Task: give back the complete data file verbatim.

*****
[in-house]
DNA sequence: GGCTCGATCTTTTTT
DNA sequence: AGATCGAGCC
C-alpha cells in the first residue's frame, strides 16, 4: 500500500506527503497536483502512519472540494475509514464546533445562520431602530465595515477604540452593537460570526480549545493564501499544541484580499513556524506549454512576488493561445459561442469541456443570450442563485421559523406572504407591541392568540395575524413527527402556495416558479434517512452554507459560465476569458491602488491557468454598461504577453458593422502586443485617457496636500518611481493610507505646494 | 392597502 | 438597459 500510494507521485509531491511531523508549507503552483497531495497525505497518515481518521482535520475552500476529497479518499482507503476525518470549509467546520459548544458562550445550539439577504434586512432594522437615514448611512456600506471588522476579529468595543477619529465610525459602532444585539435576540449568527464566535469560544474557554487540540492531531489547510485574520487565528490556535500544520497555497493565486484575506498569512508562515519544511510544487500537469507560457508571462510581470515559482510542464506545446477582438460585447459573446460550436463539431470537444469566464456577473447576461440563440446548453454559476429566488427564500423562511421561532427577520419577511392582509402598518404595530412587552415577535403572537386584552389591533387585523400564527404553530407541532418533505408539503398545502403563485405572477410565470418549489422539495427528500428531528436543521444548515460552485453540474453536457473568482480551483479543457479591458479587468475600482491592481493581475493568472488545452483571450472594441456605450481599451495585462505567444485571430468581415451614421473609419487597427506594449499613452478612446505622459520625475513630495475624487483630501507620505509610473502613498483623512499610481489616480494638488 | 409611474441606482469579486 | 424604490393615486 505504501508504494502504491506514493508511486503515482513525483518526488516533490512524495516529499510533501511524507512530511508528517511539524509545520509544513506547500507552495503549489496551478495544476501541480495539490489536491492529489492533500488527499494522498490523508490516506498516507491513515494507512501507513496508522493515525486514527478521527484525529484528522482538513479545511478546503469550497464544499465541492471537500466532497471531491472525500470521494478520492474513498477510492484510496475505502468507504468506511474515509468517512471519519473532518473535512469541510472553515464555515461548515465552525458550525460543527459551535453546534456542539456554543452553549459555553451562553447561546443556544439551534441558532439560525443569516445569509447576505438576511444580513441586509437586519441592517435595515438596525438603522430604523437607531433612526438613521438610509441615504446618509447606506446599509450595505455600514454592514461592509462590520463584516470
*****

[in-house]
DNA sequence: GGCTCGATCTTTTTT
DNA sequence: AGATCGAGCC
C-alpha cells in the first residue's frame, strides 16, 4: 500500500506527503497536483502512519472540494475509514464546533445562520431602530465595515477604540452593537460570526480549545493564501499544541484580499513556524506549454512576488493561445459561442469541456443570450442563485421559523406572504407591541392568540395575524413527527402556495416558479434517512452554507459560465476569458491602488491557468454598461504577453458593422502586443485617457496636500518611481493610507505646494 | 392597502 | 438597459 500510494507521485509531491511531523508549507503552483497531495497525505497518515481518521482535520475552500476529497479518499482507503476525518470549509467546520459548544458562550445550539439577504434586512432594522437615514448611512456600506471588522476579529468595543477619529465610525459602532444585539435576540449568527464566535469560544474557554487540540492531531489547510485574520487565528490556535500544520497555497493565486484575506498569512508562515519544511510544487500537469507560457508571462510581470515559482510542464506545446477582438460585447459573446460550436463539431470537444469566464456577473447576461440563440446548453454559476429566488427564500423562511421561532427577520419577511392582509402598518404595530412587552415577535403572537386584552389591533387585523400564527404553530407541532418533505408539503398545502403563485405572477410565470418549489422539495427528500428531528436543521444548515460552485453540474453536457473568482480551483479543457479591458479587468475600482491592481493581475493568472488545452483571450472594441456605450481599451495585462505567444485571430468581415451614421473609419487597427506594449499613452478612446505622459520625475513630495475624487483630501507620505509610473502613498483623512499610481489616480494638488 | 409611474441606482469579486 | 424604490393615486 505504501508504494502504491506514493508511486503515482513525483518526488516533490512524495516529499510533501511524507512530511508528517511539524509545520509544513506547500507552495503549489496551478495544476501541480495539490489536491492529489492533500488527499494522498490523508490516506498516507491513515494507512501507513496508522493515525486514527478521527484525529484528522482538513479545511478546503469550497464544499465541492471537500466532497471531491472525500470521494478520492474513498477510492484510496475505502468507504468506511474515509468517512471519519473532518473535512469541510472553515464555515461548515465552525458550525460543527459551535453546534456542539456554543452553549459555553451562553447561546443556544439551534441558532439560525443569516445569509447576505438576511444580513441586509437586519441592517435595515438596525438603522430604523437607531433612526438613521438610509441615504446618509447606506446599509450595505455600514454592514461592509462590520463584516470